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Old 03-05-2004, 12:36 AM   #1
KDE4me
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Why Loopback filesystem - lofs?


Hi Everybody,

I was just reading about loopback filesystem(lofs) and I was just wondering why in gods name I would want to use it. Has anybody here got a good example of how to use it? At the moment I can't really see any benefit of mirroring the filesystem elsewhere in the fs tree. Is it just something that's there for no apparent reason?

Thanks in advance.
 
Old 03-05-2004, 01:26 AM   #2
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lofs helps to you work on network services without having a network card is what i have know as of now... in search of more information ... if you get more enofrmation then do post a reply to this thread.... thank you...
 
Old 03-05-2004, 02:46 AM   #3
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hiteshmaisheri is confusing lofs with the network loopback device (lo0).

lofs is there to allow to map a file to a virtual device.

One very useful purpose of it is that you can take a cdrom image file (.iso) and mount it on the file system to then access it without the need to record a CD-R.

It is somewhat equivalent to the linux "mount -o loop" option, but adds a level of abstraction: you can do most commands that apply to a device to the mapped file, while with linux you can only mount the file.
 
Old 03-07-2004, 09:20 AM   #4
KDE4me
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Hey thanks for that jlliagre,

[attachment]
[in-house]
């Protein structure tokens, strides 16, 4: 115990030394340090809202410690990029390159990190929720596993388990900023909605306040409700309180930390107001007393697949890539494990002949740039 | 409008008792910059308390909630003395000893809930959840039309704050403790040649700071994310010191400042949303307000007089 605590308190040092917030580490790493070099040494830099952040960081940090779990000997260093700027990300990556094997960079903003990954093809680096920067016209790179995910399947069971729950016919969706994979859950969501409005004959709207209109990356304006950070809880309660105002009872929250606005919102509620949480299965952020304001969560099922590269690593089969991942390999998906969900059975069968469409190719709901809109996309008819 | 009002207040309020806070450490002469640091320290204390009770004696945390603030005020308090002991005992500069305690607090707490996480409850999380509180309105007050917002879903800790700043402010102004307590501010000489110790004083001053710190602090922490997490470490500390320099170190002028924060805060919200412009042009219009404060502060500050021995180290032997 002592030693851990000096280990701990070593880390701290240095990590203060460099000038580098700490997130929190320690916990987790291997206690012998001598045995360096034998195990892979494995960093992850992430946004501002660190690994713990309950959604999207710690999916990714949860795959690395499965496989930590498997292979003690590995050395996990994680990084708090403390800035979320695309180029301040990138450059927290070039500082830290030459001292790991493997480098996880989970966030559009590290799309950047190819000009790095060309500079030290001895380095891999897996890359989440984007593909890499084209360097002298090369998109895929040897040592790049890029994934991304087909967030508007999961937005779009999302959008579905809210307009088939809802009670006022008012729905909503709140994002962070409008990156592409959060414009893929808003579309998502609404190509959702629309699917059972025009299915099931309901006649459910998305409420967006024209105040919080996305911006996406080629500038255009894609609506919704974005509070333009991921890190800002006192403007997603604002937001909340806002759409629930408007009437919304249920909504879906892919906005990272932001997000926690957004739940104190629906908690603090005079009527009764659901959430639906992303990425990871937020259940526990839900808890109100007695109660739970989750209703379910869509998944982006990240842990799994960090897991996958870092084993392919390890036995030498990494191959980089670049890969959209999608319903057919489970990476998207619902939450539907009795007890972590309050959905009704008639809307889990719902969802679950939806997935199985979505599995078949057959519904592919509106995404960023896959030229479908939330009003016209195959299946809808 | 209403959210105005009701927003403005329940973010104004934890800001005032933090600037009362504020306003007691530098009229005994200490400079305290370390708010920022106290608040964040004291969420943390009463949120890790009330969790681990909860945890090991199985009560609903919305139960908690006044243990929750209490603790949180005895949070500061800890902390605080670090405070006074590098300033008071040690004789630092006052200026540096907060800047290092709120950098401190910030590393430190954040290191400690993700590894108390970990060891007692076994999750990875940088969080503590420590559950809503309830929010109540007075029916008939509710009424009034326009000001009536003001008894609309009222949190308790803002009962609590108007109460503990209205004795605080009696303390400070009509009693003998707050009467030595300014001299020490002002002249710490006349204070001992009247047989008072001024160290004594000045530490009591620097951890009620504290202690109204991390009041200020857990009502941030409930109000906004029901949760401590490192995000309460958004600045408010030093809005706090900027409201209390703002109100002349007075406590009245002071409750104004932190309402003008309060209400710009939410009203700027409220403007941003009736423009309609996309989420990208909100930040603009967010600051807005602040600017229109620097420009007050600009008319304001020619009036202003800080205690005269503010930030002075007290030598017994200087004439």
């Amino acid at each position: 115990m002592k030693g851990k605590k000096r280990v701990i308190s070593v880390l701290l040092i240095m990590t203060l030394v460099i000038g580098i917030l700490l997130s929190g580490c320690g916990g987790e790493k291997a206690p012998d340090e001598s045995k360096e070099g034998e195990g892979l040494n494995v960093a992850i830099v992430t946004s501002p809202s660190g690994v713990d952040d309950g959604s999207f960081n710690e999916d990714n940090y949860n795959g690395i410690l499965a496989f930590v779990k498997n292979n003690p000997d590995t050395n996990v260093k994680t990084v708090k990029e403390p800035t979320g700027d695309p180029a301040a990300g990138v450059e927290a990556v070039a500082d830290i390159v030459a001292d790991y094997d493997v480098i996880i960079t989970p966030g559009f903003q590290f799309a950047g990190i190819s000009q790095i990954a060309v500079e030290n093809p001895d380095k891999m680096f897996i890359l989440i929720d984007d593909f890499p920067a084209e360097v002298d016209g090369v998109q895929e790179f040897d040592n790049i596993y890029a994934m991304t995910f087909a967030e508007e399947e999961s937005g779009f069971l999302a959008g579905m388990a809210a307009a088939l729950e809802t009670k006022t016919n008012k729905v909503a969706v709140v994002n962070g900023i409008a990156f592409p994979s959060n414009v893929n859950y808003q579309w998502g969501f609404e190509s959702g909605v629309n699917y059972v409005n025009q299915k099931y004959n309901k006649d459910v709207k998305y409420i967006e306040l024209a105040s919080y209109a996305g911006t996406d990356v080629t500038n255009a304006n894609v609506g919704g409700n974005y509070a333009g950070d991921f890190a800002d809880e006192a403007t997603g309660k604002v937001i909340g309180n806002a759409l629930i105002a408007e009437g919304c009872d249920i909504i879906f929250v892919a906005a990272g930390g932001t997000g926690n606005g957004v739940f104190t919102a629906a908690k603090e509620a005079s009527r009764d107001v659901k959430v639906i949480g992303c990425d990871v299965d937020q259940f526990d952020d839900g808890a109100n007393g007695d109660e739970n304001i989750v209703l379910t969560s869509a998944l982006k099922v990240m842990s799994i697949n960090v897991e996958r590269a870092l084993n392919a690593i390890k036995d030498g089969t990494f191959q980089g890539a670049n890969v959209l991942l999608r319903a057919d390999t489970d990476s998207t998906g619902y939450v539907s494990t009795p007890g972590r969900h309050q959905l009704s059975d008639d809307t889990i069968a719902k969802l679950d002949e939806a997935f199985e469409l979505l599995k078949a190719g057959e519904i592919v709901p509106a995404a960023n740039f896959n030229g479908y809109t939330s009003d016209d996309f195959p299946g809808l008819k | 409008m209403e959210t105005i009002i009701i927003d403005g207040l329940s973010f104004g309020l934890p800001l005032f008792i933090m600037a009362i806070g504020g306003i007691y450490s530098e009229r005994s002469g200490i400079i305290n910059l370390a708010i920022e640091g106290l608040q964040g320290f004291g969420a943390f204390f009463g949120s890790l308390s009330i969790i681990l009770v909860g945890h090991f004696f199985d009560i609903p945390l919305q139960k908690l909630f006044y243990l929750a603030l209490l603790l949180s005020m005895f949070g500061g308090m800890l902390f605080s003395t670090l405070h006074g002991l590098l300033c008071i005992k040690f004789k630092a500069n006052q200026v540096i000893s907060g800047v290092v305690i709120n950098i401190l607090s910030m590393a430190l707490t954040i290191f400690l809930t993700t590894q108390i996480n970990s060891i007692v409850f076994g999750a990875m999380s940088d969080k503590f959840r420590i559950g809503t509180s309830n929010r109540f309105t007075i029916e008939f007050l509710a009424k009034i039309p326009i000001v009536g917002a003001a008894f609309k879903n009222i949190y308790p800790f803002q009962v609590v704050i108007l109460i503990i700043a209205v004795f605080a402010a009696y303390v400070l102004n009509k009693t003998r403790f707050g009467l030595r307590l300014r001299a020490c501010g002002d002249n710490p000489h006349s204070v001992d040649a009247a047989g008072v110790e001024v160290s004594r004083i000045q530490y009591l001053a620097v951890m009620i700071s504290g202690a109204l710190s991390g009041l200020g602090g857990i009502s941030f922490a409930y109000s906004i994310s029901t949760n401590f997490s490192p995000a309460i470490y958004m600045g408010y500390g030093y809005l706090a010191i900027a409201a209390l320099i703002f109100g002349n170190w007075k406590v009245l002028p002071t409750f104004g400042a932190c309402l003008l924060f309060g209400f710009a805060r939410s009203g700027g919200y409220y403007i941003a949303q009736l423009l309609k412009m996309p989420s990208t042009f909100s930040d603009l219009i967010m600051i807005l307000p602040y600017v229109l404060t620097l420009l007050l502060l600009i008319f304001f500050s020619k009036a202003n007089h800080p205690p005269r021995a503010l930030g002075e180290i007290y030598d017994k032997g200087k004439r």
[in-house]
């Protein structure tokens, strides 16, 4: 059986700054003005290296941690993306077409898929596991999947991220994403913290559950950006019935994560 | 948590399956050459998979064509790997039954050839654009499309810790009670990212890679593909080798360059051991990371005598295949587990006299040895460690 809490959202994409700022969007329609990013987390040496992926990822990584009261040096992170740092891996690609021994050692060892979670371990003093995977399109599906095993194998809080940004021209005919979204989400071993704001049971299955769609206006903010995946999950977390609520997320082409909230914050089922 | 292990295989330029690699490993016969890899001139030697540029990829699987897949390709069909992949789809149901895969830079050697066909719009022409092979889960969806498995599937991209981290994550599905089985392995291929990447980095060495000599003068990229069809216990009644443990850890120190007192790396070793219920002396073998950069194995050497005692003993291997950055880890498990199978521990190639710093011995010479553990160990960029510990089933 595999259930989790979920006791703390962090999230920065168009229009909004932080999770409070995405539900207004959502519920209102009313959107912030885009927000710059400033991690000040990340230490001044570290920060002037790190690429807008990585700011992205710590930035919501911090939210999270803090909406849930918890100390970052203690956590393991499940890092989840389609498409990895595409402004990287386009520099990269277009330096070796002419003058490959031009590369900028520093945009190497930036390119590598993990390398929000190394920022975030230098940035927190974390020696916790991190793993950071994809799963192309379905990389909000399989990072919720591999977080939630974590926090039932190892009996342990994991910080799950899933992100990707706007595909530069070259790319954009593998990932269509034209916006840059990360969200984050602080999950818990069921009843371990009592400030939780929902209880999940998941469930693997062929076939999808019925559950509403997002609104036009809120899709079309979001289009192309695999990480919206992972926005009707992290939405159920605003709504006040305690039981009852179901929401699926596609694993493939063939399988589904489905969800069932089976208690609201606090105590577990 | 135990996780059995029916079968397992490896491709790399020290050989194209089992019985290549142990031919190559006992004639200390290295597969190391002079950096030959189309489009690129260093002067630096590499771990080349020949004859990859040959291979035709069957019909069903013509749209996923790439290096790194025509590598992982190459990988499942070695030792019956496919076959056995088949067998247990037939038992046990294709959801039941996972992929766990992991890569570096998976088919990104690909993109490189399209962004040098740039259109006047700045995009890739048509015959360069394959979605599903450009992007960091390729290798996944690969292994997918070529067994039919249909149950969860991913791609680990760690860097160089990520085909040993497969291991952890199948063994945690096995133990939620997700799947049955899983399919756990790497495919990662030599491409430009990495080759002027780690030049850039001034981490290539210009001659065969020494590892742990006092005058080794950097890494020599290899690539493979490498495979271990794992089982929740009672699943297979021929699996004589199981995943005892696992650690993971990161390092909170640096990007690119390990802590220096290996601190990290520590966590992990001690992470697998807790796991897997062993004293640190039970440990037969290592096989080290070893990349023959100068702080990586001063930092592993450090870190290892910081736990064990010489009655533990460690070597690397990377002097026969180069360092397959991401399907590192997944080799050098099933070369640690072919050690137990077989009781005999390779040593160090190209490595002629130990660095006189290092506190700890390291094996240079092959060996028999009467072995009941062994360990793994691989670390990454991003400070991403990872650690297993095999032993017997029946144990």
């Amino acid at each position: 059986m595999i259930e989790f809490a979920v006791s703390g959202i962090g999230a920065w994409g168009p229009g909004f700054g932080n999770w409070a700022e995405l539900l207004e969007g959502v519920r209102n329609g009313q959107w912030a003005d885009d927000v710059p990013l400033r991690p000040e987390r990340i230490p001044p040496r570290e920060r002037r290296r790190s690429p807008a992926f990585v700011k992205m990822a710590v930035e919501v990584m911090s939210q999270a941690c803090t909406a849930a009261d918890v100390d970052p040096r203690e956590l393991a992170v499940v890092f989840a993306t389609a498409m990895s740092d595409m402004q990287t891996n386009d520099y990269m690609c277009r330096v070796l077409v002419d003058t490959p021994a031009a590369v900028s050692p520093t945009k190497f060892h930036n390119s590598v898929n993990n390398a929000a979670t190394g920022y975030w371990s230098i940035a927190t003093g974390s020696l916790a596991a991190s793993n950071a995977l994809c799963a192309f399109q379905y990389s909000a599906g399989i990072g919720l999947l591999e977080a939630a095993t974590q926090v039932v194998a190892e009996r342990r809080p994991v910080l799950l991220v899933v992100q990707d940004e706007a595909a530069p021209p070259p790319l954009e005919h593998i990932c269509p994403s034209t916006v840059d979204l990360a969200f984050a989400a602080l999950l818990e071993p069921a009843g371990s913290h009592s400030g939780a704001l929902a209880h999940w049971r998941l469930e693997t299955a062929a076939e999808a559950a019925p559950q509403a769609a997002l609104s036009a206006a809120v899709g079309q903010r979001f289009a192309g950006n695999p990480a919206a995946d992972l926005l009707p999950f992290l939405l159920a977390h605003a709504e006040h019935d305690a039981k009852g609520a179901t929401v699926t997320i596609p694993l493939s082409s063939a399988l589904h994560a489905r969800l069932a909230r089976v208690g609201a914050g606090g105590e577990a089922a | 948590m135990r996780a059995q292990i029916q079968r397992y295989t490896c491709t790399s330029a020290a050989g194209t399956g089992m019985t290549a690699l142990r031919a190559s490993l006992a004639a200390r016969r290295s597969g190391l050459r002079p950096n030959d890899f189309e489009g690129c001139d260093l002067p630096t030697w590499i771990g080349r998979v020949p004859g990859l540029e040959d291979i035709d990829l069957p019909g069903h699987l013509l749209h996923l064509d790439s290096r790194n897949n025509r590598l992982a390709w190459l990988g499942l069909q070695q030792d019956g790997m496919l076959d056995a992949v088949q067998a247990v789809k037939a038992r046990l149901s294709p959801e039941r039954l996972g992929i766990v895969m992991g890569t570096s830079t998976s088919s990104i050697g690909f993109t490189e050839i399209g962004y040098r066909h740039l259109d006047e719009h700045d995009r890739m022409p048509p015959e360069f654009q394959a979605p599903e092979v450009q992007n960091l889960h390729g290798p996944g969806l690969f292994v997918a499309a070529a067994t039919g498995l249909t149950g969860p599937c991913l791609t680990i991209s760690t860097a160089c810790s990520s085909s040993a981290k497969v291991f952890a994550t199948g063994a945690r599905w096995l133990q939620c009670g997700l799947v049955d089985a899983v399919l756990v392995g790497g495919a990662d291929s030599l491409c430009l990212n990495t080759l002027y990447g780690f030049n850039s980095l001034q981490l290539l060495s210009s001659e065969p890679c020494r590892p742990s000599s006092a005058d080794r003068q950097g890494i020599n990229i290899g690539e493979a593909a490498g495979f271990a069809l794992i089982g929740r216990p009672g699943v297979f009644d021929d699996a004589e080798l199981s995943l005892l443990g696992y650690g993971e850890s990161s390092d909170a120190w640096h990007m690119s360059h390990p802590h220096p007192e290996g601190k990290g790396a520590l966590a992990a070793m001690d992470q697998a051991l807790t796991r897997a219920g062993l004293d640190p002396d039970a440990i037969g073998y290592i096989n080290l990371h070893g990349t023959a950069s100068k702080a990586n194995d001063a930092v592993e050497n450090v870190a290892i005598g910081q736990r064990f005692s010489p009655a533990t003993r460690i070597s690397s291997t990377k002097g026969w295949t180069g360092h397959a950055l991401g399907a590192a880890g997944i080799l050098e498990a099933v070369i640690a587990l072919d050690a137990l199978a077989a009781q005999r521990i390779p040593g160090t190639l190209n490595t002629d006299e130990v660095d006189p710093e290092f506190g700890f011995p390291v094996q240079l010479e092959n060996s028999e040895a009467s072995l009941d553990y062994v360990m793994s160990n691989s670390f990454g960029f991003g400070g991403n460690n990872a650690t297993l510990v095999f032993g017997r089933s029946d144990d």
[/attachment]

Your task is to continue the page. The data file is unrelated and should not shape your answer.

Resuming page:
It does seem quite useful now. Just one question, when you say "you can do most commands that apply to a device to the mapped file, while with linux you can only mount the file" do you mean that you can do things like:
$badblocks /mnt/lofs or fsck /mnt/lofs (Sorry I'm not sure if these commands exist on Solaris -- I'm on a linux box at the moment) and commands like cp etc.
whereas on linux you can only use commands like cp but not fsck..?

Thanks for your help, it's greatly appreciated!!!
 
Old 03-07-2004, 04:05 PM   #5
jlliagre
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Badblocks would be useless, as the mapped file cannot have bad blocks in it and in fact there is no such command with solaris.
You can fsck the file, and newfs/mkfs it, but this is not a difference from Linux.

One command I was thinking of is "iostat -d /dev/lofi/1", this command applies to a device, and has no meaning with a file.
I don't know if its equivalent exists with linux though.
 
Old 03-07-2004, 06:11 PM   #6
KDE4me
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Okay, thanks. This has been a very enlightening experience!
 
Old 03-08-2004, 10:02 AM   #7
hiteshmaisheri
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Thank you for guiding through my mistake... i am sorry for misleading kde4me... i am very very sorrry....
 
Old 07-23-2004, 09:01 AM   #8
jlliagre
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Ooops ....

four month later, I realize I was also myself confusing loopback thingies ...

To make it clear, there are three of these:

lo: the loopback network pseudo interface, bound to IP 127.0.0.1, used to run network programs without actually leaving the computer. Everything sent to this interface returns from it as is. This what hitesmaisheri was talking about.

lofi: the loopback file driver, allowing to use a file as if it was a disk device. This is closed to the Linux "-o loop" mount option. This is what I described in my previous postings in this thread BUT ... the original question was about:

lofs: the loopback file system, allowing to mount an arbitrary directory to another directory, more or less like a symbolic link. There are some situations where this loopback mount is superior to a symbolic link, for example "ro" option can be set during the mount, limiting the damages that can be done. It is also used in chrooted environments where a symlink should have been useless. Lastly, with solaris zones, it plays a role similar to the chroot situation.

Wow, I feel better now
 
Old 01-22-2012, 05:01 AM   #9
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and for the record, here is how you can do it on Linux:
Code:
mount --bind olddir newdir
 
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